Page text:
Tuesday, October 13, 2009

The world's largest pearl goes by a couple of names, the Pearl of Allah and the Pearl of Lao-Tzu

The World's Largest Pearls

The Pearl of Allah, is the largest known pearl measuring 9.45 inches in diameter and weighing 6.4 kilograms (14.1 lb). The 2006 appraisal value was US$61,850,000. The pearl was taken from a giant clam off the coast of Palawan in May 1934 by a Filipino diver.
Probably the most famous pearl is the 'Hope Pearl' named after it's owner Henry Hope and displayed in the Natural History Museum in London. The pearl was found early in the 19th Century and weighs about 90 grams.
More recently, a silver coloured pearl (shown right) weighing a whopping 170 grams was found on the seabed off an island of Myanmar (Burma).
It's understood that the fisherman who found the pearl donated it to the military government, thus avoiding the unpleasantness associated with an involuntary donation.
The Pearl of Lao-Tzu was found by a Filipino diver in a giant Tridacna in the Palawan Sea in 1934.
The pearl measures 9 1/2 inches x 5 1/2 inches and weighs a pearly 14 pounds with an estimated worth of $40 million USD
Victor Barbish, Founder, CEO and Chairman of The Pearl For Peace Foundation, holds a replica of The Pearl of Lao-Tse, aka The Pearl of Allah at his home in Colorado Springs in January 2005.
Shrouded in legend and entangled in a lawsuit, the 14-pound gem known as the Pearl of Allah moved a step closer to an eventual sale this week after a key court ruling.
The Colorado Court of Appeals on Thursday upheld a $32.4 million wrongful death judgment against the estate of Colorado Springs bar owner Joe Bonicelli, who had bought a share of the pearl.
The ruling clears the way for a probate court to settle Bonicelli's affairs. Three adult children of Bonicelli's first marriage, who filed the lawsuit, have said they want the pearl sold to pay the judgment.
Appraisers have valued the pearl at up to $60 million, said Richard Tegtmeier, a lawyer representing the three. It is believed to be the largest pearl in the world.
The Pearl of Allah, is the largest known pearl in the world, measuring 9.45 inches in diameter and weighing 6.4 kilograms (14.1 lb) or 128,000 pearl grains. The 2006 appraised value is $61,850,000.
The pearl was extracted from a giant clam off the coast of Palawan, on 7 May 1934 by a Muslim Filipino diver. Wilburn Cobb, the son of an American mining engineer, spent his boyhood in the Philippines. In 1934 while he was hunting in the Philippines near a fishing village, he was a witness to a native diver who had been seized by the jaws of a giant clam, which in turn contained an enormous pearl with the image of a turbaned face thought to resemble Mohammad. The Muslim tribal chief labeled the treasure "The Pearl of Allah". At the time of discovery of the pearl, Cobb offered to buy the pearl from the tribal chief. The tribal chief rejected the offer saying that nothing paid for by the sacrifice of a human life could be bought with money. Cobb returned to the village two years later to find the chief's son dying of malaria. Cobb saved his life and as a token of gratitude the chief gave the pearl to Mr. Cobb.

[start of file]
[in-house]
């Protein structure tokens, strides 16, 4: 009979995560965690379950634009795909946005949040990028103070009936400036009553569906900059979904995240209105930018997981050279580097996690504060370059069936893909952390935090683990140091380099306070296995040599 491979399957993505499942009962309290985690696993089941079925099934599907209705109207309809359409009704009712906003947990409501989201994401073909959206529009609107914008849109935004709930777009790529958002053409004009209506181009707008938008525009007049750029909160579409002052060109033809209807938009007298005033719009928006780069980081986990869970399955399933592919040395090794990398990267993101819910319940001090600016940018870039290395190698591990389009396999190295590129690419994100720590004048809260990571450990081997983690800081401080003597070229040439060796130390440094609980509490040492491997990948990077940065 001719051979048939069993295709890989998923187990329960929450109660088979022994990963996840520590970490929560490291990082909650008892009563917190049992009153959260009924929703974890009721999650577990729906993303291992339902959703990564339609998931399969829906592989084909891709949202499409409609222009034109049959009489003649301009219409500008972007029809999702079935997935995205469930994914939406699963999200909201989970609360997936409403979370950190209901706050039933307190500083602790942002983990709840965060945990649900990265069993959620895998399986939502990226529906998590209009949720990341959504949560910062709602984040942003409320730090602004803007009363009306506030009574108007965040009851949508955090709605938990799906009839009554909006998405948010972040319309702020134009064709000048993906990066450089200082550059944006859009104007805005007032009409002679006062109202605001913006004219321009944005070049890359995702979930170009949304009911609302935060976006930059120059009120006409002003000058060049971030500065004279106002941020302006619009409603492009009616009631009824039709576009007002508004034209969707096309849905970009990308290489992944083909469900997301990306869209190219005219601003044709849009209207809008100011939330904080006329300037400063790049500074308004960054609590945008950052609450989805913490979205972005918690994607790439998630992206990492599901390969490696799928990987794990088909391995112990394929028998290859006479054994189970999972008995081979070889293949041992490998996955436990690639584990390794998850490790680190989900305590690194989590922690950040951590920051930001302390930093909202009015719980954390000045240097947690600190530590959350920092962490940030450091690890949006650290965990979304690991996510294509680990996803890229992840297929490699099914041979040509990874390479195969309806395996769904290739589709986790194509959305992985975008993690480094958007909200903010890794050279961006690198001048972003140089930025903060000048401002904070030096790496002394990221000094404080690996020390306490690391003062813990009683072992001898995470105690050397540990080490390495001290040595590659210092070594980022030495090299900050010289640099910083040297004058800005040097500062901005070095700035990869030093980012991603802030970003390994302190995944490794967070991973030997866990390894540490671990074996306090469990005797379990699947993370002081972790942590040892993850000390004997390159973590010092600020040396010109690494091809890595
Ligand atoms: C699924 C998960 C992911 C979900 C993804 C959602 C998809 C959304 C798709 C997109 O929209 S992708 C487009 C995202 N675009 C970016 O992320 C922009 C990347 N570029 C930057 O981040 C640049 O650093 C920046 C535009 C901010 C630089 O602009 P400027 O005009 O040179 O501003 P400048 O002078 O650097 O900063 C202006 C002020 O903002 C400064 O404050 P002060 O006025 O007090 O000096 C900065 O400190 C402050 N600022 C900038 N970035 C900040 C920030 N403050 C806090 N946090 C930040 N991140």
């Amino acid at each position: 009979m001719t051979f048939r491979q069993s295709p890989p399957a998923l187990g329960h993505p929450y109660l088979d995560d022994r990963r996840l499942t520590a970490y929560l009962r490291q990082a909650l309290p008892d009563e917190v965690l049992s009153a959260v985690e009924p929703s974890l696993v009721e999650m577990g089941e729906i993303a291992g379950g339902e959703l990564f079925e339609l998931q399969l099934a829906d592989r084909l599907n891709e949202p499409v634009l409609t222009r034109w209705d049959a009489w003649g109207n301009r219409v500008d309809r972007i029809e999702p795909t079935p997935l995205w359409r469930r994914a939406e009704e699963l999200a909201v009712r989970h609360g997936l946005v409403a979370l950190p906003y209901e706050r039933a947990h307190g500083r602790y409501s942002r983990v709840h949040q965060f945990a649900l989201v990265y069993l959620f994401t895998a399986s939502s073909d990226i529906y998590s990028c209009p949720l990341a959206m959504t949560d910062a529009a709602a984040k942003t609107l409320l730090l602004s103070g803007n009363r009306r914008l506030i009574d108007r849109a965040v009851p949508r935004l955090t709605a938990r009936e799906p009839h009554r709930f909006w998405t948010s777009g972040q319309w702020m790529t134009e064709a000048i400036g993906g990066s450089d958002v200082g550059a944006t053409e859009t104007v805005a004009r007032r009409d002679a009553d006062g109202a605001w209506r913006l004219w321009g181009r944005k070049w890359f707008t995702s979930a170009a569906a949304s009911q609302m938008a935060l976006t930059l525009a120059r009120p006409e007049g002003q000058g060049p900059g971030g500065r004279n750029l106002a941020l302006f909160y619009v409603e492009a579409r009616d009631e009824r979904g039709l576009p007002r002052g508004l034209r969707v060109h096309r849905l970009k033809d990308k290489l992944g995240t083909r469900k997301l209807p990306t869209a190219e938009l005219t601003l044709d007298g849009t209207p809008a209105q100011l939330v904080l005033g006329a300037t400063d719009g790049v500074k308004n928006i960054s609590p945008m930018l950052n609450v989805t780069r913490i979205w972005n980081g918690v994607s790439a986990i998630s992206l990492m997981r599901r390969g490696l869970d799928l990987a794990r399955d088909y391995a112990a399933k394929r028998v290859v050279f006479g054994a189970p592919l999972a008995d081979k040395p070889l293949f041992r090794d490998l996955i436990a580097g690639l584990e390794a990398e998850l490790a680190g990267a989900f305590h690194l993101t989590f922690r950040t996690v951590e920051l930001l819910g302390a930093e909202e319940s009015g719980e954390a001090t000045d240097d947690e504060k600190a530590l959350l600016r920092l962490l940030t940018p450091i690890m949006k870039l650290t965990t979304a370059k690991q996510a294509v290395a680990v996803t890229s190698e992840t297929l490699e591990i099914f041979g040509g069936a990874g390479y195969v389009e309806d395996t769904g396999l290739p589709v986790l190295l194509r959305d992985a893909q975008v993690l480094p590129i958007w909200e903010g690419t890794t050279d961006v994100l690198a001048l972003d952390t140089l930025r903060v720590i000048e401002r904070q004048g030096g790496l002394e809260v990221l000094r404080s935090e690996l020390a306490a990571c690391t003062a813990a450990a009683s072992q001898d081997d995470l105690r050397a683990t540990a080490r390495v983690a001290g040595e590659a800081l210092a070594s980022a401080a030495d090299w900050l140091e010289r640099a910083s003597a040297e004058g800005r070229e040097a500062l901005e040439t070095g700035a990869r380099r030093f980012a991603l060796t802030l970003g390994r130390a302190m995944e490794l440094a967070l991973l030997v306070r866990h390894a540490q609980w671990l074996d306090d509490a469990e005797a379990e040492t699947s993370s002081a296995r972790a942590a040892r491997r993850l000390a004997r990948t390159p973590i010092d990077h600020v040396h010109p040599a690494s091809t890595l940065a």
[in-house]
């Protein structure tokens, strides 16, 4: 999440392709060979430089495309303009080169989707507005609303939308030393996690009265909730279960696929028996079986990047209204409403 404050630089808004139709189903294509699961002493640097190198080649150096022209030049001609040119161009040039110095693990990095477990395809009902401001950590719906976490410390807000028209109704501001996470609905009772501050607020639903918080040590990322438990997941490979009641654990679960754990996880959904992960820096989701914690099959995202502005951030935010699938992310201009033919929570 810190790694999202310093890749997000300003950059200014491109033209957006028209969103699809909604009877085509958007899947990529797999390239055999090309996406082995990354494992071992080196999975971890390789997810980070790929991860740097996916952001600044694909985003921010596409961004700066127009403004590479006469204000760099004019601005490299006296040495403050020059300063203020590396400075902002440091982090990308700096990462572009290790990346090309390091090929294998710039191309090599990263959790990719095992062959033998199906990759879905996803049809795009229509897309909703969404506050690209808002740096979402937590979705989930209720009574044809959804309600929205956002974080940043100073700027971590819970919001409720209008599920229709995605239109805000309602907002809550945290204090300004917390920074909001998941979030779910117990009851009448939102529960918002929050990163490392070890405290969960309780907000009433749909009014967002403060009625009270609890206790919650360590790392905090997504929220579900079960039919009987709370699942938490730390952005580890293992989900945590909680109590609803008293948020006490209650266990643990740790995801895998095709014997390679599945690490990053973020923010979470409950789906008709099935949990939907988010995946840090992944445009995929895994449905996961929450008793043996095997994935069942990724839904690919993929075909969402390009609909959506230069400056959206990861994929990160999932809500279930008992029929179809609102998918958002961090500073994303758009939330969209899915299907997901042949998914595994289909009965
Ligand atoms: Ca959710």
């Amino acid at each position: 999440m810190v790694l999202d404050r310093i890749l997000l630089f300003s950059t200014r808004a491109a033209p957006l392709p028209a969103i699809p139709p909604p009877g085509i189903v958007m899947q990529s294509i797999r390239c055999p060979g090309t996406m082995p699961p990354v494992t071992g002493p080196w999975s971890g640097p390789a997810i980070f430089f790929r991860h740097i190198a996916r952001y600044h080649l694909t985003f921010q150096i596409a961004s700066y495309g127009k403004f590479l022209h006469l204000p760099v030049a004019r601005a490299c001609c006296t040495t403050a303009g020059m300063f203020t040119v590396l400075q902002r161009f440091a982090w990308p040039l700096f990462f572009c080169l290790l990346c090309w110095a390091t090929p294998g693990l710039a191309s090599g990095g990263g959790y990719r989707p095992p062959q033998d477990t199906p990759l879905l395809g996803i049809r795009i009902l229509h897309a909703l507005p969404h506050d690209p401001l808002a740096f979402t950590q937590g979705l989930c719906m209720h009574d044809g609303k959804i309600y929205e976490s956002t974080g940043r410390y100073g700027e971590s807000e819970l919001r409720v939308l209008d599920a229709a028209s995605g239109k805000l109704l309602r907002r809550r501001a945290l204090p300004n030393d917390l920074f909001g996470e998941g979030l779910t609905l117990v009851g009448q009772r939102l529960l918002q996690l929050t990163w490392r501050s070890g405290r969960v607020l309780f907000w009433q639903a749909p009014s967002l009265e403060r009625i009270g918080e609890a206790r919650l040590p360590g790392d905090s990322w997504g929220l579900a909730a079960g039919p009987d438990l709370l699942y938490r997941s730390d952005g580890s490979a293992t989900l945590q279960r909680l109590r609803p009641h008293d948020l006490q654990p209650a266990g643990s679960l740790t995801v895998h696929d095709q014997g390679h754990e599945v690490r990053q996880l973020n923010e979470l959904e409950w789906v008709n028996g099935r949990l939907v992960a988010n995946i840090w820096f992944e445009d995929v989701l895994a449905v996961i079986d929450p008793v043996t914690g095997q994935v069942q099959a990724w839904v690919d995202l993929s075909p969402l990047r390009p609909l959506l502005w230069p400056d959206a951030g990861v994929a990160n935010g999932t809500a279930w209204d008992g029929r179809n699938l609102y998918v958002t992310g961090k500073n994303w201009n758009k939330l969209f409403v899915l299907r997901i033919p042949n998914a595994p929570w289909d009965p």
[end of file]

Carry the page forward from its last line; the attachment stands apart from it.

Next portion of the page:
In 1939, Cobb returned to America with the largest pearl in the world. In New York City the pearl was authenticated by Dr. Roy Waldo Miner of the American Museum of Natural History. Victor Barbish learned of The Pearl in the 1970's and had offered to purchase The Pearl from Mr. Cobb for $5 million dollars and was refused. A year later Mr. Barbish and his partners Henry Kyle, Robert Pease, Johnny Weissmuller, and Rudy Vallee, offered Mr. Cobb $10 million dollars and again he rejected the offer. Mr. Cobb told Mr. Barbish that no amount of money could buy something whose value is priceless.
After Cobb's death in 1980, his family sold the pearl to Peter Hoffman, a jeweler in Beverly Hills, for US $200,000 through probate court. Headlines across the world's newspaper hailed it as a bargain considering its fame and appraisal by famed pearl dealer Lee Sparrow and his San Francisco Gem Laboratory for $4,200,000 at the time of the sale. Appraisals since have valued the pearl from $42,000,000 to $59,000,000 based on it being a unique world treasure. Victor Barbish acquired half ownership from Hoffman at the time of the sale in 1980. He purchased the pearl for his daughter, Gina Diane Barbish.
Over the years Mr. Barbish received various offers to purchase the pearl. One of the initial offers was presented by Mohammad Ben, a Lybian businessman, on behalf of three Mid-East investors. Mr. Barbish was led to believe these were legitimate business men who were willing to purchase the pearl for $40 million. Mr. Barbish received a deposit of $12 million but subsequently found out the buyers included a drug dealer and an illegitimate arms dealer. Mr. Barbish rejected the sale and returned the deposit.
Subsequent offers to purchase the pearl were made by an intermediary of Ferdinand Marcos, then president of the Philippines. The president's fall from power made the sale impossible. Mr. Barbish was also approached by Mohammand Faed, who was reportedly a representative of Saddam Hussein. Latif Faed, who was believed to represent Bin Laden, also approached Mr. Barbish to purchase the pearl.

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